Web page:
An Outdoor Paradise Awaits
By Bob Holzhei
Ten lakes comprise the Manitowish Chain of Lakes in Manitowish, Wisconsin which total 4,266 acres with 58.5 miles of shoreline. Great fishing includes musky, smallmouth bass, largemouth bass, walleye, northern pike, crappie, perch and bluegill. With over 1,300 lakes in Vilas County, lake front property is plentiful.
The official Musky Capital of the world is located East of the Manitowish Chain of Lakes at Bolder Junction. The Junction is notes for excellent Musky fishing among more than 50 Class A Musky lakes.
As ice arrives cribs are placed on the ice which sink to the bottom as spring arrives and provide shelter for crappie as well as walleye as large Musky search for an easy meal. One crib location produced large crappie as well as walleye.
Every place has a name and history which draw people back to it to relive a moment. Little Bohemia Lodge is where John Dillinger had his famous shootout. It is no surprise that over two million people visit the area each year to become one with the natural world. Pristine forests offer sportsmen an abundance of wildlife in this four-season paradise.
The remoteness of this Northern Wisconsin paradise has all the conveniences one might expect in selecting a location to experience. Cabins, elegant lodges, inns, bed-n-breakfasts, motels, shopping and dining offer a variety of choices to fit family budgets.
My wife Shirley and I arrived at The Lodge in Manitowish Waters and were speechless at the beautiful accommodations. Immaculate amenities were impressive and The Lodge is located just across the street from shops and a grocery store.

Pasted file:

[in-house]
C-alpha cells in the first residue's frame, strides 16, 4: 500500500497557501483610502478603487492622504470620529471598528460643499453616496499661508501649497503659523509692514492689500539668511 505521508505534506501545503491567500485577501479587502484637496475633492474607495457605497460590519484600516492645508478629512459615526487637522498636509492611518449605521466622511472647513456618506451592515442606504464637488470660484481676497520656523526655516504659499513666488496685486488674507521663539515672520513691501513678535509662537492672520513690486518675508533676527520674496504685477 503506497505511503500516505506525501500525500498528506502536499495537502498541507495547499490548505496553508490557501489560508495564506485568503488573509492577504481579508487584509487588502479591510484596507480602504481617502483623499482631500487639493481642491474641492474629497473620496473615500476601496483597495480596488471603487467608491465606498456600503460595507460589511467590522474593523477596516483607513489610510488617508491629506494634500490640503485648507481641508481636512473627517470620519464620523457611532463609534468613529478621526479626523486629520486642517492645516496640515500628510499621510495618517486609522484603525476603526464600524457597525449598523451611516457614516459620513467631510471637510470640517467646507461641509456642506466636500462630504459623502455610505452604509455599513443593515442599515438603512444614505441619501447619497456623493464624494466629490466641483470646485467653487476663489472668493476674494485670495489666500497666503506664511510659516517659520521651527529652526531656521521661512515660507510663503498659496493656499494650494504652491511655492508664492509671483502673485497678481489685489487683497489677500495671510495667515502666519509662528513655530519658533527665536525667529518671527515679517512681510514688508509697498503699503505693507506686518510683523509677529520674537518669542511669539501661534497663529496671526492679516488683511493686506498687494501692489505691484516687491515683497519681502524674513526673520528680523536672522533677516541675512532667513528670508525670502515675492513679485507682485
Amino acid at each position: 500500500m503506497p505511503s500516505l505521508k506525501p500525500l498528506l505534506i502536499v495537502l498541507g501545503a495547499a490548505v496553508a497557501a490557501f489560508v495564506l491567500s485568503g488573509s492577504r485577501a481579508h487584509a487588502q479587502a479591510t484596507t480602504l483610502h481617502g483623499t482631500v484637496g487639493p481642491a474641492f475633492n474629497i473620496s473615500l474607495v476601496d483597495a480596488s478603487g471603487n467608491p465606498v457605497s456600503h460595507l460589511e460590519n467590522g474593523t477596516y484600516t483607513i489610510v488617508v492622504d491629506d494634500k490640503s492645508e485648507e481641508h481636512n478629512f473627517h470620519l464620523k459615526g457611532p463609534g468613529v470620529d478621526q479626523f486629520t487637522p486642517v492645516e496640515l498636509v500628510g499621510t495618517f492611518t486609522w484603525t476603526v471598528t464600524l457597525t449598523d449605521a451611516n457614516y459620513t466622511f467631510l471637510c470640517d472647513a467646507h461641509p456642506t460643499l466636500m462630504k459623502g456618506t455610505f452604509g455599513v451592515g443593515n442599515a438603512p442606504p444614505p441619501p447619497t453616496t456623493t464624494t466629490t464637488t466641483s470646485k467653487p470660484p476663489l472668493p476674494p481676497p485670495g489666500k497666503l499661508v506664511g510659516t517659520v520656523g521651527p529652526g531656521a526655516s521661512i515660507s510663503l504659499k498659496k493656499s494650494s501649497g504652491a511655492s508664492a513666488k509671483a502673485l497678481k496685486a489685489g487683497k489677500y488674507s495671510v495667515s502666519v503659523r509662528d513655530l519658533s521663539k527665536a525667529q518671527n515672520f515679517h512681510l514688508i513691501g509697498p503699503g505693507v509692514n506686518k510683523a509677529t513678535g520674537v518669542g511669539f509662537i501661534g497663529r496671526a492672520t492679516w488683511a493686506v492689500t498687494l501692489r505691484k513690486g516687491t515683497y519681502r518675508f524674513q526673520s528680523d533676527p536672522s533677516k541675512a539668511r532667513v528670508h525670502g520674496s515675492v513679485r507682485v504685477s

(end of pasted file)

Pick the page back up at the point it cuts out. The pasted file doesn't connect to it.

Area restaurants were some of the very best we experienced traveling throughout the United States, including The Blue Bayou, Smokey’s Supper Club. Wolf’s Den, Aberdeen, Pea Patch Grill, Eunica’s Beaver Lodge, Aurora Borealis, The Cranberry Inn, and the Gateway Lodge.
This recreational paradise offers outdoor enthusiasts opportunities for fishing, hunting, golfing, mountain biking, cross country skiing and relaxation.
Each season is magical as the colors of autumn emerge and are painted on the landscape. Fall is also a time of harvest and the cranberry harvest, held during the first Saturday in October, is an unforgettable experience which draws over 2,000 folks to the area.
Cran-A-Rama is held the first Saturday in October and features the “19th Annual Cranberry Cooking Contest. Arts & Crafts booths, free cranberry samples.” Free shuttle bus tours to the cranberry marshes, free pontoon cruises on the Manitowish Chain of Lakes and fresh cranberry sales are featured.
David Bartling of Manitowish Cranberry Company took us on a tour of the Cranberry Bogs and explained how the harvest occurs. The bogs are flooded with water and a tractor equipped with a rake loosens the cranberry’s and they then float to the surface where they are gathered in an area of the bog and then loaded onto semi-trucks for delivery to Ocean Spray.
A nature walk narrated by Bruce Bacon, a retired wildlife biologist with the Wisconsin DNR produced a surprise when a pair of snipes were seen. We also had an opportunity to visit with Kelly Martinko, a forest ranger at the Mercer Ranger Station. Her primary job includes, fire protection, assisting private land owners with managing their land, and assisting people with timber harvests.
A leisurely walk through the 60-acre North Lakeland Discovery Center with Anne McDonnell was a relaxing way to conclude our afternoon. Over 5,000 folks visit the center on a yearly basis and a 24-page booklet lists programs that are available from May through October. There are over 12 miles of trails to walk or cross-country ski through.
Northwoods Wildlife and Wetland Club offered Wednesday trap shooting for members as well as promoting gun safety through hunter education classes and assisting the Mercer Trap Team. The club also hots a gun show in August in Manitowish Waters and a turkey trap shoot in August.
Memories of the pristine remoteness of this Northern Wisconsin setting will linger after we return home. There is so much more to discover and on a return trip, new discoveries await.